The New Jersey Thoroughbred Horsemen’s Association wants to be reimbursed by the sports organizations that stopped the state’s racetracks and casinos from offering sports betting for years.
The NJTHA filed suit in New Jersey US District Court on Thursday, claiming nearly $150 million in damages from the court case over the federal sports betting ban. New Jersey defeated the NCAA, NFL, NBA, NHL and Major League Baseball in a decision last Monday striking down the federal ban on single-game wagering.
Now the NJTHA is suing them.
The state’s two racetracks — Monmouth Park and The Meadowlands — would have been allowed to offer sports wagering starting in 2012 if not for the efforts of the aforementioned leagues to stop NJ. Of the two, only Monmouth offers thoroughbred racing.
You can read the full filing here.
The NJTHA pulls few punches, saying the NCAA et al lied in sworn statements:
During the intervening years the Leagues’ actions nearly put Monmouth Park out of business, inflicted significant financial and emotional hardship on hundreds of innocent Monmouth Park workers, and jeopardized the continued viability of New Jersey’s entire equine industry, including its many horse farms and related open spaces. The Leagues succeeded in blocking Monmouth Park from conducting sports betting by relying on what the Supreme Court decided is an unconstitutional statute and by submitting ten false sworn statements.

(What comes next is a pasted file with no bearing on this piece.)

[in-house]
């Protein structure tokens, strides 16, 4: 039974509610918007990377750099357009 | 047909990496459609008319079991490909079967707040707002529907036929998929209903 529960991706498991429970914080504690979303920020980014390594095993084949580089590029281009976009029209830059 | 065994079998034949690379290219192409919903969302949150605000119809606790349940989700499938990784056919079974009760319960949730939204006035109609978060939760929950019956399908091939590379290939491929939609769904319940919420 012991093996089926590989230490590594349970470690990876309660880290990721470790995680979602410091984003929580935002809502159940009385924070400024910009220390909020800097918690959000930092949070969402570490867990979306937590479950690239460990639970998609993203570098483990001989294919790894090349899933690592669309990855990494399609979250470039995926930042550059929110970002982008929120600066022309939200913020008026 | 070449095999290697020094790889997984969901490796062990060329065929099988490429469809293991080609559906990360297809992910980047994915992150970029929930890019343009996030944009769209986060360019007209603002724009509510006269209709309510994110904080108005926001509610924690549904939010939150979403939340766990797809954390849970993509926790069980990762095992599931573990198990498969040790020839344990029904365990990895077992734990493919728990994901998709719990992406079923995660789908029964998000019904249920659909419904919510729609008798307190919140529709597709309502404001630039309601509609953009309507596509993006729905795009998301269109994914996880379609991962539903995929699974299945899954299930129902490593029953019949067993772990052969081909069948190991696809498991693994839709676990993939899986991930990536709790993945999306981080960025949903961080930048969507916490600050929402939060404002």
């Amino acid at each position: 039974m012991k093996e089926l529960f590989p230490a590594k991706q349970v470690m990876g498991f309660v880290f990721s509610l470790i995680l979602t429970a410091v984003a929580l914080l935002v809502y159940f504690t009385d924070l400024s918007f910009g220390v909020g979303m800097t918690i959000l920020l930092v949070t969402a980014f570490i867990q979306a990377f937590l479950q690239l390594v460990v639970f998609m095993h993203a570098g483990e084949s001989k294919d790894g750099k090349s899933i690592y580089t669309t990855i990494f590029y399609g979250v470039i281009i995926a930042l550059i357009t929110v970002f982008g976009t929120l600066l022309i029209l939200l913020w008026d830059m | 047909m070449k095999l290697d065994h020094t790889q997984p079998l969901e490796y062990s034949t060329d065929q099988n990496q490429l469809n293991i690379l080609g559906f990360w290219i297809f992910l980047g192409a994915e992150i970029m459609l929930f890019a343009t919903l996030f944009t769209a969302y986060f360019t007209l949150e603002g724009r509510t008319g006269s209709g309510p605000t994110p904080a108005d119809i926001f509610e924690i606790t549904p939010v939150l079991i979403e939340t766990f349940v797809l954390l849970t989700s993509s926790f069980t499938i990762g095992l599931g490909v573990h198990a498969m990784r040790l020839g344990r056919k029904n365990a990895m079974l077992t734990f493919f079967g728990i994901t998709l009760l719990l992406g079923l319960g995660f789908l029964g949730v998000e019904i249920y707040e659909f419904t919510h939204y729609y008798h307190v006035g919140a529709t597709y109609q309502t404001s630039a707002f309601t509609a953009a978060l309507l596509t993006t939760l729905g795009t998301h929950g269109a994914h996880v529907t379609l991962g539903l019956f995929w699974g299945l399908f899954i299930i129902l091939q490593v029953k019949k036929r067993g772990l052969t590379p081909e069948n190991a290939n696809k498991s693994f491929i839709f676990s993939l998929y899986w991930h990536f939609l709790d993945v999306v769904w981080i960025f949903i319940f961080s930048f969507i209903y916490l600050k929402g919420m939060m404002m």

Why $150 million? That’s the amount that the NJTHA estimates Monmouth Park would have won during the most recent iteration of the federal court case, should it have been allowed to offer sports wagering.
The leagues saying one thing, and doing another…
The NJTHA says while trying to fight NJ sports betting, the leagues were doing the opposite of what they said in court.
At the very same time as the Leagues were convincing this Court of the “imperative” need to stop the spread of sports betting they were doing the exact opposite by actively fueling and profiting from the rapid expansion of sports betting throughout the United States and internationally. Behind this Court’s back, the Leagues have aggressively promoted and facilitated the spread of betting on both the outcome of the Leagues’ games as well as the statistical performances, via fantasy wagering, of the Leagues’ own players in the Leagues’ own games.